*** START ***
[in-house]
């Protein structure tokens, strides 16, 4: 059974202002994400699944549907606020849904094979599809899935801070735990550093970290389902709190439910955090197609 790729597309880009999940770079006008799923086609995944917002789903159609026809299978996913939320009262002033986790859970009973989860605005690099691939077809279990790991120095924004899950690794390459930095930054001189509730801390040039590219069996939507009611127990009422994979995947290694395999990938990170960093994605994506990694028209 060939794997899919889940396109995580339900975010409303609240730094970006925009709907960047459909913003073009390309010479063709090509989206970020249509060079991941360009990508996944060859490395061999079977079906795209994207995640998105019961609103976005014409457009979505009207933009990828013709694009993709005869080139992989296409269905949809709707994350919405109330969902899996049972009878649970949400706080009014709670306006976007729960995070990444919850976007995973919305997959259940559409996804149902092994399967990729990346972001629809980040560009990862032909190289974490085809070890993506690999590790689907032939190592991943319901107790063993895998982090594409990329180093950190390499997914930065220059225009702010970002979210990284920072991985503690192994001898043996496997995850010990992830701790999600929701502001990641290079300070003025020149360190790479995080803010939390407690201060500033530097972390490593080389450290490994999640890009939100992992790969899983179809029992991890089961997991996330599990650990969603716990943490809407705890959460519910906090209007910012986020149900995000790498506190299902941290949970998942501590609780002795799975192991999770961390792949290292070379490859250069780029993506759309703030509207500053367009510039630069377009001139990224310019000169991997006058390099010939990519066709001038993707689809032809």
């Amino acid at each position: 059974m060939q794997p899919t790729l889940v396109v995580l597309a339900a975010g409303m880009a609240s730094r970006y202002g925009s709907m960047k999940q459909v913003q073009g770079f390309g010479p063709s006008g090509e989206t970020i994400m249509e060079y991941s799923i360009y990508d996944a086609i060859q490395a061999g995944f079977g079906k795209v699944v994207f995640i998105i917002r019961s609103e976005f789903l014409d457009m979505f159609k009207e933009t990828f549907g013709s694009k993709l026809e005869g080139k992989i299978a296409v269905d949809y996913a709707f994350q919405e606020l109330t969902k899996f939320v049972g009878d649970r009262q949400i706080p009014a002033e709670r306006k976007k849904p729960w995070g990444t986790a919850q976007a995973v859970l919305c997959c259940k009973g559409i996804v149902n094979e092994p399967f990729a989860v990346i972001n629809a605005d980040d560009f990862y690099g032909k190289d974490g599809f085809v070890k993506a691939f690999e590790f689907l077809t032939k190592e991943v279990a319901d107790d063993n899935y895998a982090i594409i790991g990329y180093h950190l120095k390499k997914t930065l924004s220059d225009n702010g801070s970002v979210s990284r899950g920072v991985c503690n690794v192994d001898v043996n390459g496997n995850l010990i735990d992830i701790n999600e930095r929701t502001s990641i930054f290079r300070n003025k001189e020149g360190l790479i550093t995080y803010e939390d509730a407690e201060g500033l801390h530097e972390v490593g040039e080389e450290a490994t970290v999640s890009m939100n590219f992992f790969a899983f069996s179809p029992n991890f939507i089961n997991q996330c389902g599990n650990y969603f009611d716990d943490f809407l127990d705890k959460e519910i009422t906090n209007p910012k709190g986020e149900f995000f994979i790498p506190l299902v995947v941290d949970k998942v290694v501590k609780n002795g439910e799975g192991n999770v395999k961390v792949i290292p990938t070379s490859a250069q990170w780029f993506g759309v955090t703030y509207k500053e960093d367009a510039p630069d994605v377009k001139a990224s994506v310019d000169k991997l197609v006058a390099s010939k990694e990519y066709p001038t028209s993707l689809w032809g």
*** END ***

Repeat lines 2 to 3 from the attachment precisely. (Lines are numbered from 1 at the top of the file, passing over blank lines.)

């Protein structure tokens, strides 16, 4: 059974202002994400699944549907606020849904094979599809899935801070735990550093970290389902709190439910955090197609 790729597309880009999940770079006008799923086609995944917002789903159609026809299978996913939320009262002033986790859970009973989860605005690099691939077809279990790991120095924004899950690794390459930095930054001189509730801390040039590219069996939507009611127990009422994979995947290694395999990938990170960093994605994506990694028209 060939794997899919889940396109995580339900975010409303609240730094970006925009709907960047459909913003073009390309010479063709090509989206970020249509060079991941360009990508996944060859490395061999079977079906795209994207995640998105019961609103976005014409457009979505009207933009990828013709694009993709005869080139992989296409269905949809709707994350919405109330969902899996049972009878649970949400706080009014709670306006976007729960995070990444919850976007995973919305997959259940559409996804149902092994399967990729990346972001629809980040560009990862032909190289974490085809070890993506690999590790689907032939190592991943319901107790063993895998982090594409990329180093950190390499997914930065220059225009702010970002979210990284920072991985503690192994001898043996496997995850010990992830701790999600929701502001990641290079300070003025020149360190790479995080803010939390407690201060500033530097972390490593080389450290490994999640890009939100992992790969899983179809029992991890089961997991996330599990650990969603716990943490809407705890959460519910906090209007910012986020149900995000790498506190299902941290949970998942501590609780002795799975192991999770961390792949290292070379490859250069780029993506759309703030509207500053367009510039630069377009001139990224310019000169991997006058390099010939990519066709001038993707689809032809």
């Amino acid at each position: 059974m060939q794997p899919t790729l889940v396109v995580l597309a339900a975010g409303m880009a609240s730094r970006y202002g925009s709907m960047k999940q459909v913003q073009g770079f390309g010479p063709s006008g090509e989206t970020i994400m249509e060079y991941s799923i360009y990508d996944a086609i060859q490395a061999g995944f079977g079906k795209v699944v994207f995640i998105i917002r019961s609103e976005f789903l014409d457009m979505f159609k009207e933009t990828f549907g013709s694009k993709l026809e005869g080139k992989i299978a296409v269905d949809y996913a709707f994350q919405e606020l109330t969902k899996f939320v049972g009878d649970r009262q949400i706080p009014a002033e709670r306006k976007k849904p729960w995070g990444t986790a919850q976007a995973v859970l919305c997959c259940k009973g559409i996804v149902n094979e092994p399967f990729a989860v990346i972001n629809a605005d980040d560009f990862y690099g032909k190289d974490g599809f085809v070890k993506a691939f690999e590790f689907l077809t032939k190592e991943v279990a319901d107790d063993n899935y895998a982090i594409i790991g990329y180093h950190l120095k390499k997914t930065l924004s220059d225009n702010g801070s970002v979210s990284r899950g920072v991985c503690n690794v192994d001898v043996n390459g496997n995850l010990i735990d992830i701790n999600e930095r929701t502001s990641i930054f290079r300070n003025k001189e020149g360190l790479i550093t995080y803010e939390d509730a407690e201060g500033l801390h530097e972390v490593g040039e080389e450290a490994t970290v999640s890009m939100n590219f992992f790969a899983f069996s179809p029992n991890f939507i089961n997991q996330c389902g599990n650990y969603f009611d716990d943490f809407l127990d705890k959460e519910i009422t906090n209007p910012k709190g986020e149900f995000f994979i790498p506190l299902v995947v941290d949970k998942v290694v501590k609780n002795g439910e799975g192991n999770v395999k961390v792949i290292p990938t070379s490859a250069q990170w780029f993506g759309v955090t703030y509207k500053e960093d367009a510039p630069d994605v377009k001139a990224s994506v310019d000169k991997l197609v006058a390099s010939k990694e990519y066709p001038t028209s993707l689809w032809g």